I stood there, frozen, watching him paw through the shattered remains of the dead man.
"Help me look!" he called again.
"His eyes, dumbass! They should be here." There was an edge of desperation in his voice. "Shit! I specifically hit him in the chest so this wouldn't happen."
I squatted down and began to pick through the flesh-colored pieces. They were thick, about five millimeters, and heavy in my hands.
"He had the most beautiful eyes," Jimmy muttered.
"H-here, I found one," I said, holding up a larger piece.
He scurried over to me. "Yes, that's it! Perfect!"
The piece was about two inches long and an inch wide. Painted trompe l'oeil inside the glass was Martin's left eye, the inside tip of his eyebrow, and the bridge of his nose.
Jimmy gingerly lifted the piece from my hand. Kneeling down, he turned to face me.
"Now you'll see what it's all about, man." He positioned the piece against the side of his face, just below his temple, in such a way that Marten's frozen eye seemed to look directly at me.
And then he pushed.
The shard slid into his head, slicing smoothly through his skull. Suddenly, the gray eye slid into sight, resting right beside Jimmy's brown eye. It looked like he had two irises on one eyeball. The shard was entirely inside his head, and the place on his skin where the shard had entered looked as though it had never been cut.
Jimmy smacked his palm against his temple, and the gray eye slid almost perfectly over his own. A brown crescent limned one side of his iris. He clenched his eyes closed and, when he opened them, both of his eyes were the same exotic shade of gray. They were flawless, as if he had been born with them.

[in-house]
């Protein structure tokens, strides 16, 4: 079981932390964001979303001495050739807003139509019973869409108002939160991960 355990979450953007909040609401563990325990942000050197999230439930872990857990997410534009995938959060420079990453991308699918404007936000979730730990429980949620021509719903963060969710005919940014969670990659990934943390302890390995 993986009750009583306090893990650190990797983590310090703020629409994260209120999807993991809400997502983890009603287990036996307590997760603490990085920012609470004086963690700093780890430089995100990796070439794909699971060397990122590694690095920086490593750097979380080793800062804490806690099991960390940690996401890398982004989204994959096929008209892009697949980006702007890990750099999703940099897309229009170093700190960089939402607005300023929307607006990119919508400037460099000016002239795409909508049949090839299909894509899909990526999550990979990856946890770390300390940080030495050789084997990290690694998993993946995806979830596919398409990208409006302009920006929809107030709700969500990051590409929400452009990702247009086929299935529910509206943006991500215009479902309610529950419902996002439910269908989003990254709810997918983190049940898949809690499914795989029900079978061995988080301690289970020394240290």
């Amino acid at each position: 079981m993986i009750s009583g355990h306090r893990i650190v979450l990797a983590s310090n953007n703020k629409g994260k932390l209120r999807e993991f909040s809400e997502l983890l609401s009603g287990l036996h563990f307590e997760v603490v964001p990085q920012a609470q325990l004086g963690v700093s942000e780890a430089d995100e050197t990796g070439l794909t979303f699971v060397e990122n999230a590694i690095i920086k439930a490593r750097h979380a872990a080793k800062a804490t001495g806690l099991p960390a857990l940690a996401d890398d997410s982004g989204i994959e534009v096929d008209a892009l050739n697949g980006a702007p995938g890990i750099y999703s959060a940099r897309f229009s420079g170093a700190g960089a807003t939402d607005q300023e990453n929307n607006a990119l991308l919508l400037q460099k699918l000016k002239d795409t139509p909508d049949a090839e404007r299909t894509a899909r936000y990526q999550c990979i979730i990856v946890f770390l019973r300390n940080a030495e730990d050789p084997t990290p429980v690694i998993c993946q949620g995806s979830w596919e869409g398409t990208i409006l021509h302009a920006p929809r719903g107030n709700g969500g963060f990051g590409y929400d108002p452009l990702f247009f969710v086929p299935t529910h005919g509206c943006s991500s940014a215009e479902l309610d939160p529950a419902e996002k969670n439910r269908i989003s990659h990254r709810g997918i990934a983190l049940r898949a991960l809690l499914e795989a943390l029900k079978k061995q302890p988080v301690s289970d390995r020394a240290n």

"So," he asked, brushing grains of pulverized glass from his knees, "How do they look?"
"They uh, natural, they look natural."
"Oh, come on, Eric, be more creative that that. Make up something if you have to."
My mind was still in shock but, looking at the exotic gray, a word came to mind. "Everwinter. You have everwinter eyes, Jimmy"
He smiled. "That's more like it. Now, come on, let's go."
"What about this?" I asked, motioning to the glass and clothing.
"Just leave it. Nobody'll figure it out. Although…" he motioned to the pair of brand new Nikes that Martin had been wearing. "It's a shame to leave these lying here." He picked them and glanced the tag. "Size eleven. Lucky me." He tipped them upside down and shook out a few bits of stray glass, then tucked them under his arm.
I looked at his feet. "There's no way those are gonna fit."
Jimmy smiled. "All in time, my friend. All in time."
The last time I saw Jimmy was a few years ago, about the time that I left the Path of Glass. They set me on my way, helped me learn who I wanted to be and how to become those things, and for that I am grateful. I travel a great deal now, but wherever I go, one thing is the same: any time I am in public, strangers will approach me and comment on my everwinter eyes.
"Path of Glass" continues in chapter 2 of my collection "Symbiosis" also on this site.